Much has been made in the national press about vitamin D and the effect on human health when a deficiency occurs. Many of the points made can also be true for ruminants and the effect on the health and production of livestock when inadequate levels of vitamin D are in the diet, says James Brinicombe, R&D Director for the Denis Brinicombe Group.

Much has been made in the national press about vitamin D and the effect on human health when a deficiency occurs. Many of the points made can also be true for ruminants and the effect on the health and production of livestock when inadequate levels of vitamin D are in the diet, says James Brinicombe, R&D DIrector for the Denis Brinicombe Group.

Vitamin D is important for a number of reasons, the main  being that it increases absorption of calcium and phosphorus from the digestive tract. This is important to aid the regulation of blood calcium levels and the development of strong teeth and bones, advises Mr Brinicombe.

Vitamin D is a fat soluble vitamin that is stored in the animal's liver and subcutaneous fat, enabling them to draw from these reserves when required. Fat soluble vitamins can be stored for several months; therefore daily supplementation is not necessarily essential to meet maintenance requirements.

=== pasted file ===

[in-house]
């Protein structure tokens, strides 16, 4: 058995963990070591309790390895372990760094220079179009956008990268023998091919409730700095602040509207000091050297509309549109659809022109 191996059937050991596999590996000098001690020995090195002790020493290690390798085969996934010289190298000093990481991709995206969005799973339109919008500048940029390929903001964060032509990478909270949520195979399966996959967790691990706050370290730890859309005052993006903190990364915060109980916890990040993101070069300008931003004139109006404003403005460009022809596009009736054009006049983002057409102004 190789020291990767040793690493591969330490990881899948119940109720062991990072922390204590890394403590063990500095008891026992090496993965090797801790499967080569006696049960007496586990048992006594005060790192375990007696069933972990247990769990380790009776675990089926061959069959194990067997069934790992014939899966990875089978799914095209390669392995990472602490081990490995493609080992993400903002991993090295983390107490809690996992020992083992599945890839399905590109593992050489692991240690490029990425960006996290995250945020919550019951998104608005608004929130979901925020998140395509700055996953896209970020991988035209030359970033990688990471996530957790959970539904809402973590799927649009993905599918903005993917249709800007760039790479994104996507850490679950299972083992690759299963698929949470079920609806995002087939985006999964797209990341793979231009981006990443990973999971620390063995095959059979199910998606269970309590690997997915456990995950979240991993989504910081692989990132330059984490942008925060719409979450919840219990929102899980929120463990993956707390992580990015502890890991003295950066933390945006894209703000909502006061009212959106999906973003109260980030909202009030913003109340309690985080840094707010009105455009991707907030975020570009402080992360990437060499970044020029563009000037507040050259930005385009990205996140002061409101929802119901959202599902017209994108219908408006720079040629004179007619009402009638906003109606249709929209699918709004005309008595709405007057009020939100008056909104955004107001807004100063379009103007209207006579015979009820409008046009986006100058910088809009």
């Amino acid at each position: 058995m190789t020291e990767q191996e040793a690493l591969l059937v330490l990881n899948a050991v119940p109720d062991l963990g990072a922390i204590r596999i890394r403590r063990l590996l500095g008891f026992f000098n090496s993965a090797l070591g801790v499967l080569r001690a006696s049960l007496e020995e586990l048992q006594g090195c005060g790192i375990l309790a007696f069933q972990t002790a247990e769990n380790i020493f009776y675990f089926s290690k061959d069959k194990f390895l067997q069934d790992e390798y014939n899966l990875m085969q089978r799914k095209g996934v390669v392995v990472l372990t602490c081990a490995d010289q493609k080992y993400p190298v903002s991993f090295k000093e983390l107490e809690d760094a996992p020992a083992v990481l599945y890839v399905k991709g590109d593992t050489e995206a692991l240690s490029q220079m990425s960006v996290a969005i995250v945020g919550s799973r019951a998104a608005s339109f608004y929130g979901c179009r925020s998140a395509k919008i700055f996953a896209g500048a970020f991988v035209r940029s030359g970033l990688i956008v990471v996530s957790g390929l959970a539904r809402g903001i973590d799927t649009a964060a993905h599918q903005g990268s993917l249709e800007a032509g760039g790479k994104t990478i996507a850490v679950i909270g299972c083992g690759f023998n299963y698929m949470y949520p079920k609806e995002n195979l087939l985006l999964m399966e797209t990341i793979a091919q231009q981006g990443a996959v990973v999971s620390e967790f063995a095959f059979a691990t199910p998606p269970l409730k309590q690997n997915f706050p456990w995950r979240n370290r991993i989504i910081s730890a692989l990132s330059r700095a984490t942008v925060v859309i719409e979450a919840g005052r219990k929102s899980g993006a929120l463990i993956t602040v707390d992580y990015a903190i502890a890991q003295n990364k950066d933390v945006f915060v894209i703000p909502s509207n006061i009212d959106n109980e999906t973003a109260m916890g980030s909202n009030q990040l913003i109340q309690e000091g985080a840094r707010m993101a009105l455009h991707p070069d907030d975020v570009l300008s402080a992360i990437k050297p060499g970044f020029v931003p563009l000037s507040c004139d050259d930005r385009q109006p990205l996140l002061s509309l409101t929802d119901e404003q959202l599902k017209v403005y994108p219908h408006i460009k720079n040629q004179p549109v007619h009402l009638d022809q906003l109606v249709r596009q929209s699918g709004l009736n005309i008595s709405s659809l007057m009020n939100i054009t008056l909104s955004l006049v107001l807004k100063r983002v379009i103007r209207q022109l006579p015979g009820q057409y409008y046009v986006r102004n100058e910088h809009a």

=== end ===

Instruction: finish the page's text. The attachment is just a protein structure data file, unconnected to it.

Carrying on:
Known as the 'Sunshine Vitamin', an animal having direct contact with sufficient  sunlight should not require supplementation of vitamin D in the diet, if this is compromised in any way particularly in young, growing animals or in pregnant & lactating animals then supplementation is essential, suggests Mr Brinicombe.

Housed stock are at greatest risk of deficiency, as animals are not exposed to the crucial Ultra Violet rays from the sun for vitamin D production in the skin. Breed, type and management of animals will also play a role in how much vitamin D is produced, heavy coats/wool & dark pigmented skins are less effective at producing vitamin D than lighter coloured skin with finer covering.

Pregnant ewes brought indoors for lambing are potentially at high risk from suffering from the symptoms of a shortage of dietary vitamin D. By the time ewes are housed they are likely to have grown a thicker fleece, which would have hampered exposure of the skin to Ultra Violet rays in the last few weeks at grass. During the last 8 weeks of pregnancy the unborn lambs complete up to 70% of their growth, so they will be pulling on the ewes reserves of vitamin D for their own skeletal development. The lambs' greater requirement comes at a time when the ewe is preparing for milk production; with colostrum containing approximately 6-10 times more vitamin D than milk. This puts the ewe in danger of going down with Lambing Sickness, a particular problem in older ewes, and often the symptoms are confused with those of Twin Lamb Disease.

A deficiency of vitamin D in pregnant cattle may predispose them to Milk Fever. Also, if low levels of vitamin D are available to the developing young, it may mean that a greater number of animals are born weak, deformed or even born dead in severe cases.

Sun dried forages are a good source of vitamin D for stock kept indoors, but they need to be of good quality as it has been suggested that some mycotoxins can reduce the levels and functioning of vitamin D in feeds.

Pregnant or lactating animals all have greater requirements for the vitamin, so supplementation should be considered to prevent health and welfare issues particularly when housed, concludes Mr Brinicombe.